New Westphalian pound

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New Westphalian Pound
Official usersNew Westphalia Flag.png Republic of New Westphalia
Pegged toBritish Pound Sterling
Sub-unitShillings (s) and Pence (d)
Coins1/4d, 1/2d, 1d, 2d, 3d, 6d, 1s, 2s, 1 Crown (5s), 10s, £1, 1 Guinea (21s), £2
Banknotes10s, £1, £5, £10, £20, £50, £100
Central bankBank of New Westphalia
Yields to Bank of England
PrinterBank of New Westphalia
MintBank of New Westphalia

The New Westphalian Pound is the sole official currency of the Republic of New Westphalia and is used for all trading purposed within the Republic. It was created unofficially on the Second of August 2013 upon the creation of the Republic as a single currency to be adopted by the constituent countries. It was officially made the currency of New Westphalia upon the passing of the "Act on the Establishment of a New Westphalian Currency (MMXIV)".

The New Westphalian Pound is divided into twenty shillings, each of which is divdided into twelve pennies or pence and is closely based around the pre-decimalised form of the British Pound. It is tied in value to the British Pound at 1NWP = 1GBP, making One Shilling worth Five New Pence.


Upon the Merging of Strathy and Draega into the Republic of New Westphalia in August 2013, it was decided that a new currency would need to be created to serve the Republic in place of Strathan Whitsenmark and the Draegan Draega-Krun. In an effort to make trade through the United Kingdom easier, it was decided that any currency should resemble and, ideally, be pegged to the British Pound Sterling in some way.

During the Negotiations up to, during and following the Merger of Nations, various options were discussed, however the eventual result was the New Westphalian Pound. This would be tied to the British Pound Sterling at the rate of 1NWP = 1GBP. It was decided, however, in order to distinguish it from the British Pound, and indeed most other currencies, that it should use the same format as the pre-decimalised British currency.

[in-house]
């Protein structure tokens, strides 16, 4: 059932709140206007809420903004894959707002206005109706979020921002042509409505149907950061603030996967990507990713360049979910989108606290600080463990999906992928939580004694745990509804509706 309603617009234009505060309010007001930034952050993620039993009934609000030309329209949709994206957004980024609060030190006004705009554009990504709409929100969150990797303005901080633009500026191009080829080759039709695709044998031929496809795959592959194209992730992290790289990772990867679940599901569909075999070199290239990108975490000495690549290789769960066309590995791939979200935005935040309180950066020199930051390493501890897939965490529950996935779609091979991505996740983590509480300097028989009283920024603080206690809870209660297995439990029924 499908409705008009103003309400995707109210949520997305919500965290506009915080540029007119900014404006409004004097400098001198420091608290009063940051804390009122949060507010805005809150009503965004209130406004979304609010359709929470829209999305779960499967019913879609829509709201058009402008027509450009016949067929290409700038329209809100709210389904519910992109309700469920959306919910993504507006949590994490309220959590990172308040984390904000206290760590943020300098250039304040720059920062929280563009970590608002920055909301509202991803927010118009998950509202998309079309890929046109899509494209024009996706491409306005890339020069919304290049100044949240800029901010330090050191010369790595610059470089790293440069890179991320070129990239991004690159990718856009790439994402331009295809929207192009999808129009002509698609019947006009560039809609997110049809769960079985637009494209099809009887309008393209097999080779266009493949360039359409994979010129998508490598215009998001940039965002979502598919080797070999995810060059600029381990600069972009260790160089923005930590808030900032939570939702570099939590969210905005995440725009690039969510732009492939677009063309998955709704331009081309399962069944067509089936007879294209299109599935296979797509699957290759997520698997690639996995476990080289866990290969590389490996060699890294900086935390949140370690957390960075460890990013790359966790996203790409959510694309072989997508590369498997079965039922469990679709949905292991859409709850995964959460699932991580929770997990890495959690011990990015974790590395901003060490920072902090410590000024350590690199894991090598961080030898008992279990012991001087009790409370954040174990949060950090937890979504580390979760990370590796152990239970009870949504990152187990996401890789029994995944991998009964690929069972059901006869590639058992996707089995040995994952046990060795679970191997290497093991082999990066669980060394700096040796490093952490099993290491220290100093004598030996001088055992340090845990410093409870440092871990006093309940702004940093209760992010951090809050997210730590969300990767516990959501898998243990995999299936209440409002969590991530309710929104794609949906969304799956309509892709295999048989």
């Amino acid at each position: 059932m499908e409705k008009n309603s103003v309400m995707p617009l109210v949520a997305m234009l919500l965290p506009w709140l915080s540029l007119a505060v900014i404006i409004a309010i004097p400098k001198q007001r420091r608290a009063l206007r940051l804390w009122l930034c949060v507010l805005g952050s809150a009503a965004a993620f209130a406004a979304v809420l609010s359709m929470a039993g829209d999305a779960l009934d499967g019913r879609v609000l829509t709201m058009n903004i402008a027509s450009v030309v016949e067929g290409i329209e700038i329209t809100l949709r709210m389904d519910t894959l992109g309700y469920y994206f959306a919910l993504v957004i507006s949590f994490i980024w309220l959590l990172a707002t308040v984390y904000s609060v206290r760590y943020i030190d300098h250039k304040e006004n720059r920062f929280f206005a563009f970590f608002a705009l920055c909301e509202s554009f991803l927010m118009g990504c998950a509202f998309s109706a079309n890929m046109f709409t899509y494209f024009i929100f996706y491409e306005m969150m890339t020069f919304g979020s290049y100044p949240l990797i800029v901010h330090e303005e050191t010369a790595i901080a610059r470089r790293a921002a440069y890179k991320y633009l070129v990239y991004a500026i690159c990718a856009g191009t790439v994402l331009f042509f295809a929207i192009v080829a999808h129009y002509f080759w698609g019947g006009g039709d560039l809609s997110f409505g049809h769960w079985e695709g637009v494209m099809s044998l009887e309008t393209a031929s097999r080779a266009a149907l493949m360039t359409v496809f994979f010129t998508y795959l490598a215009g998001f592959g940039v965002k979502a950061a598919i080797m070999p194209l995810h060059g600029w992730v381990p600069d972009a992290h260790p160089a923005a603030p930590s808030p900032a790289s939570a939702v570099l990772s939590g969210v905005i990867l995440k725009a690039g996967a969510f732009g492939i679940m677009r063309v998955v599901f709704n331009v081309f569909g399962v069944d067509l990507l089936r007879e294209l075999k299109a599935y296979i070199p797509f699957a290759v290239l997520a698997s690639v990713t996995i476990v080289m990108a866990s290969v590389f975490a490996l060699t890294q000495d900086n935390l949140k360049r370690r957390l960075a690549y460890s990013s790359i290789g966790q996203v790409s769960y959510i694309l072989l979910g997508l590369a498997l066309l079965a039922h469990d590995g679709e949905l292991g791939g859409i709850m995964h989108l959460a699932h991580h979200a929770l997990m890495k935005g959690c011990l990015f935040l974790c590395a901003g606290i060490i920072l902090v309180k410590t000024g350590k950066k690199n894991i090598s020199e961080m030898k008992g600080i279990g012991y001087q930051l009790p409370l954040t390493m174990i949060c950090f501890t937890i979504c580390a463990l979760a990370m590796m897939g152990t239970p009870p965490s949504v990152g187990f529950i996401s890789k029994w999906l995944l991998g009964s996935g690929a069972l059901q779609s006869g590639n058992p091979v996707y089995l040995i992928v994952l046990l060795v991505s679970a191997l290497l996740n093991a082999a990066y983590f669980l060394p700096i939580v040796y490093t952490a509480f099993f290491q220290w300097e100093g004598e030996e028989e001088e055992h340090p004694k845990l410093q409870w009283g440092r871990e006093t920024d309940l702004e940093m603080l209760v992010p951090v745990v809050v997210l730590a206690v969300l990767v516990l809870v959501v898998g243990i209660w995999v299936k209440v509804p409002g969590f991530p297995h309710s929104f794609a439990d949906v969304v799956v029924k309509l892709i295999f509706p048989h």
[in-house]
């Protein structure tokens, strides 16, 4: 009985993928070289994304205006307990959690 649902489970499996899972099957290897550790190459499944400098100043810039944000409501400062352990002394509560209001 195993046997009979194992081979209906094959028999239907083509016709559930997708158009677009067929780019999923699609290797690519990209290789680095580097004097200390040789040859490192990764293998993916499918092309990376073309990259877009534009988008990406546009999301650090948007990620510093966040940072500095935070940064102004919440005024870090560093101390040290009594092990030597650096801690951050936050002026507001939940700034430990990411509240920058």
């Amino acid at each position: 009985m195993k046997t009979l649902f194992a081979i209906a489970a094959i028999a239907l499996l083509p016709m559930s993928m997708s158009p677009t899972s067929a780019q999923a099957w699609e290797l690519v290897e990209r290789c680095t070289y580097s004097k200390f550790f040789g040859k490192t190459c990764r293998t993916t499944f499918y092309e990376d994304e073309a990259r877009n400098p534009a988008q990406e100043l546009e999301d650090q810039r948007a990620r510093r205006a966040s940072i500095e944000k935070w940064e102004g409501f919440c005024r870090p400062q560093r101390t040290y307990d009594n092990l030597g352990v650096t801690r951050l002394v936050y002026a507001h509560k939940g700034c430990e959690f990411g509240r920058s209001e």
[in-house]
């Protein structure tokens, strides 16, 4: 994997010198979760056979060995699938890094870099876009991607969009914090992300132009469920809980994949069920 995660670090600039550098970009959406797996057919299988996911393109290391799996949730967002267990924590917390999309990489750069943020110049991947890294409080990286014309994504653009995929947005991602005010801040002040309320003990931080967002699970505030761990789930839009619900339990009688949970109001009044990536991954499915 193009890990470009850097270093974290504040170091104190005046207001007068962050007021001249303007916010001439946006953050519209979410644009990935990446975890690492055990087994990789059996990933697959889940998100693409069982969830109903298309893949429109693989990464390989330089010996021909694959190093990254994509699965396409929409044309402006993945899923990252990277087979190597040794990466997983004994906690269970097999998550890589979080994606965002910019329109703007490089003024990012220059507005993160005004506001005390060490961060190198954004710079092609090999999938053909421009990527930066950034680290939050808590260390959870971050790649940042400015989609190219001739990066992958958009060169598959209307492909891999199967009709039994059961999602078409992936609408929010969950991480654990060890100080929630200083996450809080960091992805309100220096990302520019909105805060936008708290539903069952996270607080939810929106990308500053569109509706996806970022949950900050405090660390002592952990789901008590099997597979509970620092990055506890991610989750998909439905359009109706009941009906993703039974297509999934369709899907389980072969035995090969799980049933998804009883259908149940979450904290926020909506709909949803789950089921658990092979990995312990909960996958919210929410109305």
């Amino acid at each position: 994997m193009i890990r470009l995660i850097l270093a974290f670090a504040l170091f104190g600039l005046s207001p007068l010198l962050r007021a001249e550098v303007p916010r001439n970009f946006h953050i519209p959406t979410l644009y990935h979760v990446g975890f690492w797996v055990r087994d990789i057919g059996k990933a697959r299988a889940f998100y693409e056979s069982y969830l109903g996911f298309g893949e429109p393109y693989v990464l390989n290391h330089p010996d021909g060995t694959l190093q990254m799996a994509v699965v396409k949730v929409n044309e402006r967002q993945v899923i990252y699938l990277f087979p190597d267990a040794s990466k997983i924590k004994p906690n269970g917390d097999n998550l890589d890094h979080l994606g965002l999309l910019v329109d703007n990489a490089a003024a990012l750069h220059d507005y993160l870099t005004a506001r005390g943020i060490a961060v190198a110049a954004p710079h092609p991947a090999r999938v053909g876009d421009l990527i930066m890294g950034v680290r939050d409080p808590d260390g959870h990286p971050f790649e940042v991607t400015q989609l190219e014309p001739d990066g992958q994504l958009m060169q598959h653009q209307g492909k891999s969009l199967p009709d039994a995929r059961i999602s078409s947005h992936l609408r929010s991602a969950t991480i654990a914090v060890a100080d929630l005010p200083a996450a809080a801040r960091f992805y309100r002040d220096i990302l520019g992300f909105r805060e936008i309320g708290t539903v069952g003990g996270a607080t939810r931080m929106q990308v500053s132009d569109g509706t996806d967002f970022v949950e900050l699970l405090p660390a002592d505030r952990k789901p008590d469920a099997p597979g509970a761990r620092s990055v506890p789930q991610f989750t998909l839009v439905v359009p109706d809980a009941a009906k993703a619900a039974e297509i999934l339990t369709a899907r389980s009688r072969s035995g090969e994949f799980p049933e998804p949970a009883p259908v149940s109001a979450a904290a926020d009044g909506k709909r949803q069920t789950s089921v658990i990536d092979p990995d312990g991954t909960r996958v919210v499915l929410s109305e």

The New Westphalian Pound is based closely around pre-decimalised British currency, with One Pound being divided up into twenty shillings, each of which is divided into twelve pence. The New Westphalian Pound has the divided in the following way:

  • 1 Halfpenny/ha'pny = 2 Farthings
  • 1 Penny (d) = 2 Halfpennies = 4 Farthings
  • 1 Shilling (s) = 12 Pennies/Pence
  • 1 Crown = 5 Shillings = 60 Pence
  • 1 Pound (£) = 4 Crowns = 20 Shillings = 240 Pence
  • 1 Guinea = 21 Shillings = 252 Pence

Coin and Note Values

The coin denominations of the New Westphalian Pound are as follows:

  • 1 Farthing = 1/4d
  • 1 Halfpenny = 1/2d
  • 1 Penny = 1d
  • 2 Pence/tuppence = 2d
  • 3 Pence/threepence = 3d = 1/4s
  • 6 Pence/sixpence = 6d = 1/2s
  • 1 Shilling = 1s =12d
  • 2 Shillings = 2s
  • 1 Crown = 5s = 60d
  • 10 Shillings = 10s = £1/2 = 120d
  • 1 Pound = £1 = 20s = 240d
  • 1 Guinea = 21s = 252d
  • 2 Pounds = £2

Notes exist for values of Ten Shillings, One Pound, Five Pounds, Ten Pounds, Twenty Pounds, Fifty Pounds and One Hundred Pounds.

Written style

Costs and values are always quoted in the format of Pounds, Shillings and Pence (£sd) and may often be written in such a manner for example the cost of Battenberg cake at One Pound, Three Shillings and Threepence could be written as £1,3s,3d. However, it is also often written using slashes and dashes as opposed to letters. The same cake, costing the same amount of money could be given as £1,3/3. A cake coming in at threepence less could be written in this format as £1,3/-.